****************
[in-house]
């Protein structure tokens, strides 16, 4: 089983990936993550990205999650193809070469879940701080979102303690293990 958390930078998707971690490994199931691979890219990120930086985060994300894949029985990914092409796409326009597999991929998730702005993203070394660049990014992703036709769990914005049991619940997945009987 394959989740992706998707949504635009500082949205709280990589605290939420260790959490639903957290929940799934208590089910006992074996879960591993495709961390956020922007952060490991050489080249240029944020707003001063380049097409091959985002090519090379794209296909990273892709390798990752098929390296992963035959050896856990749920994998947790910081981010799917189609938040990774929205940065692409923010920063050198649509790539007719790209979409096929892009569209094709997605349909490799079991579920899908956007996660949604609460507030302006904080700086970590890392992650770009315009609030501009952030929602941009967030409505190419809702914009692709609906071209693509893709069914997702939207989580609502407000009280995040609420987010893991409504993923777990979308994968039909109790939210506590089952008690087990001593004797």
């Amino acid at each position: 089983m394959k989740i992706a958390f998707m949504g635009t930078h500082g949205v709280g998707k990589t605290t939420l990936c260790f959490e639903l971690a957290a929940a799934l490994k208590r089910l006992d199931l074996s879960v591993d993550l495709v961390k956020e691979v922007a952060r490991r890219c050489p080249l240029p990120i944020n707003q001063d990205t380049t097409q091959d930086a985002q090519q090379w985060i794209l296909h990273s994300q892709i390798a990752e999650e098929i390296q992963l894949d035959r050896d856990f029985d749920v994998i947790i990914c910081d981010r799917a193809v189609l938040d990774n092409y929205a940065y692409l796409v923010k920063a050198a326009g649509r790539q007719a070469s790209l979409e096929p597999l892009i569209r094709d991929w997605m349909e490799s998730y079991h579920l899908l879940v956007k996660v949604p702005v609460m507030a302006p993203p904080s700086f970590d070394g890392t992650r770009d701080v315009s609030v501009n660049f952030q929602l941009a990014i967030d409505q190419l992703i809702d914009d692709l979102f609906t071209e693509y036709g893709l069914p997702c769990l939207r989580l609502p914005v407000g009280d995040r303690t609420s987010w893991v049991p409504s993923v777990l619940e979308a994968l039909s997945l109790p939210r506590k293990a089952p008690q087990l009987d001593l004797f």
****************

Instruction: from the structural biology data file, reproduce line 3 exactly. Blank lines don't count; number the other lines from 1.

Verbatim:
């Amino acid at each position: 089983m394959k989740i992706a958390f998707m949504g635009t930078h500082g949205v709280g998707k990589t605290t939420l990936c260790f959490e639903l971690a957290a929940a799934l490994k208590r089910l006992d199931l074996s879960v591993d993550l495709v961390k956020e691979v922007a952060r490991r890219c050489p080249l240029p990120i944020n707003q001063d990205t380049t097409q091959d930086a985002q090519q090379w985060i794209l296909h990273s994300q892709i390798a990752e999650e098929i390296q992963l894949d035959r050896d856990f029985d749920v994998i947790i990914c910081d981010r799917a193809v189609l938040d990774n092409y929205a940065y692409l796409v923010k920063a050198a326009g649509r790539q007719a070469s790209l979409e096929p597999l892009i569209r094709d991929w997605m349909e490799s998730y079991h579920l899908l879940v956007k996660v949604p702005v609460m507030a302006p993203p904080s700086f970590d070394g890392t992650r770009d701080v315009s609030v501009n660049f952030q929602l941009a990014i967030d409505q190419l992703i809702d914009d692709l979102f609906t071209e693509y036709g893709l069914p997702c769990l939207r989580l609502p914005v407000g009280d995040r303690t609420s987010w893991v049991p409504s993923v777990l619940e979308a994968l039909s997945l109790p939210r506590k293990a089952p008690q087990l009987d001593l004797f």